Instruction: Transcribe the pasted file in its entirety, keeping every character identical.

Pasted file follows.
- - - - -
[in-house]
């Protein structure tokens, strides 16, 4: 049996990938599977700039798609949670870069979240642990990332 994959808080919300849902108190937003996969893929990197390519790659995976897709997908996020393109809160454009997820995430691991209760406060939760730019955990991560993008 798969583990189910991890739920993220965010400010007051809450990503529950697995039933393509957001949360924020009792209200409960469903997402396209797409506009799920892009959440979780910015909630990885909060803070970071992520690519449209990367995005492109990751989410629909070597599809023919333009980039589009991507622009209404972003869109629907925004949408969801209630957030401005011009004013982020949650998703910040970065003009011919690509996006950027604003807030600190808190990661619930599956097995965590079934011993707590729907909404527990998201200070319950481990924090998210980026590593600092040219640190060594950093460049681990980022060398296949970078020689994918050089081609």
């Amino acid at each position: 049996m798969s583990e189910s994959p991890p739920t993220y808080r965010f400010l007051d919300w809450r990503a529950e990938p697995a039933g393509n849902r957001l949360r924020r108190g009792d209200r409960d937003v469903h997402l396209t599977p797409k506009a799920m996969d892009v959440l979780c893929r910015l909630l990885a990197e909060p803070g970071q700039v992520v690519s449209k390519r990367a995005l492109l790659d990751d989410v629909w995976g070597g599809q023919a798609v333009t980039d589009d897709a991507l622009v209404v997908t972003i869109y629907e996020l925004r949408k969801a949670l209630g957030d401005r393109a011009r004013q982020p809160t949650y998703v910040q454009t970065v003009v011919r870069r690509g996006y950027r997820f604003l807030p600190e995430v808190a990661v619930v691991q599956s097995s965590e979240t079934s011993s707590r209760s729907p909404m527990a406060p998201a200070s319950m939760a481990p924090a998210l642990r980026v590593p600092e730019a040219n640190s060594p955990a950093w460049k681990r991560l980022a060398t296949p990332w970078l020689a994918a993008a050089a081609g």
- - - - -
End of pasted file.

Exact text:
[in-house]
């Protein structure tokens, strides 16, 4: 049996990938599977700039798609949670870069979240642990990332 994959808080919300849902108190937003996969893929990197390519790659995976897709997908996020393109809160454009997820995430691991209760406060939760730019955990991560993008 798969583990189910991890739920993220965010400010007051809450990503529950697995039933393509957001949360924020009792209200409960469903997402396209797409506009799920892009959440979780910015909630990885909060803070970071992520690519449209990367995005492109990751989410629909070597599809023919333009980039589009991507622009209404972003869109629907925004949408969801209630957030401005011009004013982020949650998703910040970065003009011919690509996006950027604003807030600190808190990661619930599956097995965590079934011993707590729907909404527990998201200070319950481990924090998210980026590593600092040219640190060594950093460049681990980022060398296949970078020689994918050089081609």
């Amino acid at each position: 049996m798969s583990e189910s994959p991890p739920t993220y808080r965010f400010l007051d919300w809450r990503a529950e990938p697995a039933g393509n849902r957001l949360r924020r108190g009792d209200r409960d937003v469903h997402l396209t599977p797409k506009a799920m996969d892009v959440l979780c893929r910015l909630l990885a990197e909060p803070g970071q700039v992520v690519s449209k390519r990367a995005l492109l790659d990751d989410v629909w995976g070597g599809q023919a798609v333009t980039d589009d897709a991507l622009v209404v997908t972003i869109y629907e996020l925004r949408k969801a949670l209630g957030d401005r393109a011009r004013q982020p809160t949650y998703v910040q454009t970065v003009v011919r870069r690509g996006y950027r997820f604003l807030p600190e995430v808190a990661v619930v691991q599956s097995s965590e979240t079934s011993s707590r209760s729907p909404m527990a406060p998201a200070s319950m939760a481990p924090a998210l642990r980026v590593p600092e730019a040219n640190s060594p955990a950093w460049k681990r991560l980022a060398t296949p990332w970078l020689a994918a993008a050089a081609g």